Tech vs Business in the CISO Role

Author: Joe Head, Director

This debate has been going on since I became part of the cyber security industry nearly 6 years ago.

And we are still having the same discussion…

We are caught in a paradox.

On one hand, we need people who can navigate the intricate web of technical challenges. On the other, there’s a need for leaders who can steer the ship from a business standpoint.

The problem is exacerbated by the industry’s infancy, we have a blurry blueprint for ‘success’, vast pay scales, and job titles that seem to be out of sync with the responsibilities they should match.

The mismatch between job titles, their respective duties and compensation is a fundamental problem that undermines the effectiveness of cyber security leadership.

And to be clear this isn’t just about pay and prestige; it’s about clarity and the capacity to deliver security while also driving business value.

So, where do we start?

I very much hold the opinion that the further you climb the CISO career ladder the less your job is about cyber security. Nothing will change my mind on that. I have spent 1000s of hours with Fortune 500, FTSE 100, & Cyber Security Execs. Who are all very much business leaders before security leaders.

Yes, technical know-how is indispensable, but it’s the tip of the iceberg. The true measure of a CISO’s worth is their ability to translate complex cyber security lingo into the vernacular of the C-suite.

I used this analogy before – A pilot doesn’t know how the fuselage of a plane is built. And even if they did, it probably doesn’t help them be a better pilot.

I know it depends.

The CISO role isn’t binary and different businesses have different needs. But this doesn’t mean giving people job titles, responsibility, and control that don’t match up. And I think this is where the industry has a big problem.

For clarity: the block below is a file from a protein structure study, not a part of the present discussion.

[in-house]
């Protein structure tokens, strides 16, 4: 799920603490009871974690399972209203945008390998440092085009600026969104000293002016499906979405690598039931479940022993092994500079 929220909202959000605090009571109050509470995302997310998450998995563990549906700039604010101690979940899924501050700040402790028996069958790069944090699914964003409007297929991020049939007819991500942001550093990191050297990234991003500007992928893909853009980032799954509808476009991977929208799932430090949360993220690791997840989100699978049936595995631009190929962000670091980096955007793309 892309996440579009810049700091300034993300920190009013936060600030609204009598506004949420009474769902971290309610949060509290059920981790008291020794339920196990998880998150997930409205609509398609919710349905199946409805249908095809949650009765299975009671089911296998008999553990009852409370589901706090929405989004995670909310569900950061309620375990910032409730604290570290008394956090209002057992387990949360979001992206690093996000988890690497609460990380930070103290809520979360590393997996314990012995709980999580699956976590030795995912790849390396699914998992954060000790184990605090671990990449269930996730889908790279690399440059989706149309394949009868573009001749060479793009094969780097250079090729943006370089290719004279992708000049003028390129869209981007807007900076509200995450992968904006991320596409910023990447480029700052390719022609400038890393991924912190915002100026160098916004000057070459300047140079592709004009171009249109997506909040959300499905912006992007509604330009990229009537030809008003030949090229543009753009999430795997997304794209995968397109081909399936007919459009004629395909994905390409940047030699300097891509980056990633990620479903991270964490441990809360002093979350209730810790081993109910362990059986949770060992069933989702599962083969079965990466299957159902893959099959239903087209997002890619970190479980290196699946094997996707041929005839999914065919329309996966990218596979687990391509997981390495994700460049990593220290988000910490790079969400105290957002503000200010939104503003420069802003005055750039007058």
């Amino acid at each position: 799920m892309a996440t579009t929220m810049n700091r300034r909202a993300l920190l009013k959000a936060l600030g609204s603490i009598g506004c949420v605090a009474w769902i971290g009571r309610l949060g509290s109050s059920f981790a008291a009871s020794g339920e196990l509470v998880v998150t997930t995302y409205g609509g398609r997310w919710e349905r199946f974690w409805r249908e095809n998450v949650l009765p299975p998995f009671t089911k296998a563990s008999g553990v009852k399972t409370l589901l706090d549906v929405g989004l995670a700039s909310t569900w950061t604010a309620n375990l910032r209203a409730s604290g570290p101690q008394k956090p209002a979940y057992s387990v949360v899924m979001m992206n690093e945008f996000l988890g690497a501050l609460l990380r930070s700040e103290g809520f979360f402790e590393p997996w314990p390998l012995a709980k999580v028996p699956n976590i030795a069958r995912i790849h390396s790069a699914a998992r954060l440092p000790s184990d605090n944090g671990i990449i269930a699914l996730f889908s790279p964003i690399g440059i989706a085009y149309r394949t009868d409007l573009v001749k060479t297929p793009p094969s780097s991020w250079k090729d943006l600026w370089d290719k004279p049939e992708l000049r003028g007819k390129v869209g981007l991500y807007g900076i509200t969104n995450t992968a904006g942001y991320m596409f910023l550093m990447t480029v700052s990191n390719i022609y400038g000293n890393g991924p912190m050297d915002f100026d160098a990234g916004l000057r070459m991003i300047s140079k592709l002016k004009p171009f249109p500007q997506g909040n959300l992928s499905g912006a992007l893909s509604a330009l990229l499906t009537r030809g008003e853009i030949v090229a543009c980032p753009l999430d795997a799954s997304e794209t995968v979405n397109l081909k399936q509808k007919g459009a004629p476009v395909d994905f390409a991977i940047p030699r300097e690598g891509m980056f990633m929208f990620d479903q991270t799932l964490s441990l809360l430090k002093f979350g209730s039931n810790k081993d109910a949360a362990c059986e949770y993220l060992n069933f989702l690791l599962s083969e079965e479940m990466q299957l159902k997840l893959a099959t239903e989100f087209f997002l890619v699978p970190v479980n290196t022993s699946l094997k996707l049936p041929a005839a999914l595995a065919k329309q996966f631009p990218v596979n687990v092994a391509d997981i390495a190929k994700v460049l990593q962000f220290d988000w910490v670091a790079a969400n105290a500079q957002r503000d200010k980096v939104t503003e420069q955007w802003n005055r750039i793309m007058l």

How can we have CISO job titles, with engineering responsibility & analyst pay? It just doesn’t make sense.

There will always be smaller businesses that can’t afford a CISO, which is fine, in fact if a company were hiring a CISO, and they had a proper CISO job description, but the pay was awful at least they were going in the right direction.

That then just becomes a financial constraint, not an issue with understanding the role.

Now when I say “non-technical” I don’t mean someone who has no idea what cyber security is, of course you need a high-level understanding of the fundamentals. Should you be able to roll up your sleeves and start coding. No. Would it help if you could? Sure, it might but this is not what a CISO is.

Ultimately, we need people who can communicate with C-Suite and elevate cyber security. It’s not a question of tech vs non-tech—it’s about how you help the business move forward. We need to cultivate CISOs who can appreciate the nuance of technology but have their sights firmly set on the horizon of business impact.

There is room for everyone. One thing we do not have enough of is strong security leaders who are changing the way businesses think about cyber security. We need more thought-leaders and influencers who are inspiring our industry to do better.

My final thoughts.

In the end, we need our industry to move forward, be it technical or not, you need to support sustainable business growth. You must be able to communicate to both the people in charge and the rest of the business.

I think in time we will see a shift in the way companies see cyber security, my hope is that as the threat landscape continues to grow, businesses will be forced to acknowledge that cyber security leadership is a fundamental pillar of success.

There is so much more I could say, but I will save some for another blog.